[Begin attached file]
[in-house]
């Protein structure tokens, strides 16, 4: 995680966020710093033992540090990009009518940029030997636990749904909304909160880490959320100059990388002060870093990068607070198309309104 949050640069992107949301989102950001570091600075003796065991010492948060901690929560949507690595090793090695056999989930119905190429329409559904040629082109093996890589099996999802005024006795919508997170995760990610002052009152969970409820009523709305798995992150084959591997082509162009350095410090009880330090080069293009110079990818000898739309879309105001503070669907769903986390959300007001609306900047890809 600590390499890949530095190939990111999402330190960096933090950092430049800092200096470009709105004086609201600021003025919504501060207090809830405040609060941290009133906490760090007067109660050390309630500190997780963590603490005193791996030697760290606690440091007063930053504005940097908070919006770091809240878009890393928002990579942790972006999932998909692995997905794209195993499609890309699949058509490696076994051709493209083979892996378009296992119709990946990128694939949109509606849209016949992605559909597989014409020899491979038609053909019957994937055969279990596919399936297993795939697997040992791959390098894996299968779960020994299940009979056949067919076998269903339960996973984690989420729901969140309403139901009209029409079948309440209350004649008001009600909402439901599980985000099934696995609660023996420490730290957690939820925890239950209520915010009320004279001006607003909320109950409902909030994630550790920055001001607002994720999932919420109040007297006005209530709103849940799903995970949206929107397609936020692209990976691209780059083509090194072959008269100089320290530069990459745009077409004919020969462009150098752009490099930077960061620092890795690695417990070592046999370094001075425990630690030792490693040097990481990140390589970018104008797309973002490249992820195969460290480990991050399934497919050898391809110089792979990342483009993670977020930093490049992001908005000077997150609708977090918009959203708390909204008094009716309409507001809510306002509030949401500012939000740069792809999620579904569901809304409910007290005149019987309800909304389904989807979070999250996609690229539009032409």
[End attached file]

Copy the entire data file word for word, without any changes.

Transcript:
[in-house]
């Protein structure tokens, strides 16, 4: 995680966020710093033992540090990009009518940029030997636990749904909304909160880490959320100059990388002060870093990068607070198309309104 949050640069992107949301989102950001570091600075003796065991010492948060901690929560949507690595090793090695056999989930119905190429329409559904040629082109093996890589099996999802005024006795919508997170995760990610002052009152969970409820009523709305798995992150084959591997082509162009350095410090009880330090080069293009110079990818000898739309879309105001503070669907769903986390959300007001609306900047890809 600590390499890949530095190939990111999402330190960096933090950092430049800092200096470009709105004086609201600021003025919504501060207090809830405040609060941290009133906490760090007067109660050390309630500190997780963590603490005193791996030697760290606690440091007063930053504005940097908070919006770091809240878009890393928002990579942790972006999932998909692995997905794209195993499609890309699949058509490696076994051709493209083979892996378009296992119709990946990128694939949109509606849209016949992605559909597989014409020899491979038609053909019957994937055969279990596919399936297993795939697997040992791959390098894996299968779960020994299940009979056949067919076998269903339960996973984690989420729901969140309403139901009209029409079948309440209350004649008001009600909402439901599980985000099934696995609660023996420490730290957690939820925890239950209520915010009320004279001006607003909320109950409902909030994630550790920055001001607002994720999932919420109040007297006005209530709103849940799903995970949206929107397609936020692209990976691209780059083509090194072959008269100089320290530069990459745009077409004919020969462009150098752009490099930077960061620092890795690695417990070592046999370094001075425990630690030792490693040097990481990140390589970018104008797309973002490249992820195969460290480990991050399934497919050898391809110089792979990342483009993670977020930093490049992001908005000077997150609708977090918009959203708390909204008094009716309409507001809510306002509030949401500012939000740069792809999620579904569901809304409910007290005149019987309800909304389904989807979070999250996609690229539009032409």